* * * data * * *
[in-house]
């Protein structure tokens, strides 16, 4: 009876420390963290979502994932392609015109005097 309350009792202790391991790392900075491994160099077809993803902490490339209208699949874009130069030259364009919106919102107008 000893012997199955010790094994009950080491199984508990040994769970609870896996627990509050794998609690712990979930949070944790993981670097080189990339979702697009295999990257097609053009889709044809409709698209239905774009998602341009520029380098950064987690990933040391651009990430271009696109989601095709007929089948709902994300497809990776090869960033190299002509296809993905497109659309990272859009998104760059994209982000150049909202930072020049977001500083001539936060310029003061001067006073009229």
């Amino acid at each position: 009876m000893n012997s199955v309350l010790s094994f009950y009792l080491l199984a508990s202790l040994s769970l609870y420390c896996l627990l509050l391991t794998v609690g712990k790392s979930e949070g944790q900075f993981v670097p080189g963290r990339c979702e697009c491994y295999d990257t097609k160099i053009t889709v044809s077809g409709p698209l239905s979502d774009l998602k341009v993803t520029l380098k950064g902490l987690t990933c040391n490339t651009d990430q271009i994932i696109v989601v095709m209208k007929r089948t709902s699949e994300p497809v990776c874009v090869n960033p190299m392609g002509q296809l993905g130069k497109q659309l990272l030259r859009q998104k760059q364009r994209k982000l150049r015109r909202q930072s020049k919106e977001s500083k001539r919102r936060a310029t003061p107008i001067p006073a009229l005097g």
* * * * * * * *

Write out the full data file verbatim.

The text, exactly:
[in-house]
């Protein structure tokens, strides 16, 4: 009876420390963290979502994932392609015109005097 309350009792202790391991790392900075491994160099077809993803902490490339209208699949874009130069030259364009919106919102107008 000893012997199955010790094994009950080491199984508990040994769970609870896996627990509050794998609690712990979930949070944790993981670097080189990339979702697009295999990257097609053009889709044809409709698209239905774009998602341009520029380098950064987690990933040391651009990430271009696109989601095709007929089948709902994300497809990776090869960033190299002509296809993905497109659309990272859009998104760059994209982000150049909202930072020049977001500083001539936060310029003061001067006073009229």
């Amino acid at each position: 009876m000893n012997s199955v309350l010790s094994f009950y009792l080491l199984a508990s202790l040994s769970l609870y420390c896996l627990l509050l391991t794998v609690g712990k790392s979930e949070g944790q900075f993981v670097p080189g963290r990339c979702e697009c491994y295999d990257t097609k160099i053009t889709v044809s077809g409709p698209l239905s979502d774009l998602k341009v993803t520029l380098k950064g902490l987690t990933c040391n490339t651009d990430q271009i994932i696109v989601v095709m209208k007929r089948t709902s699949e994300p497809v990776c874009v090869n960033p190299m392609g002509q296809l993905g130069k497109q659309l990272l030259r859009q998104k760059q364009r994209k982000l150049r015109r909202q930072s020049k919106e977001s500083k001539r919102r936060a310029t003061p107008i001067p006073a009229l005097g």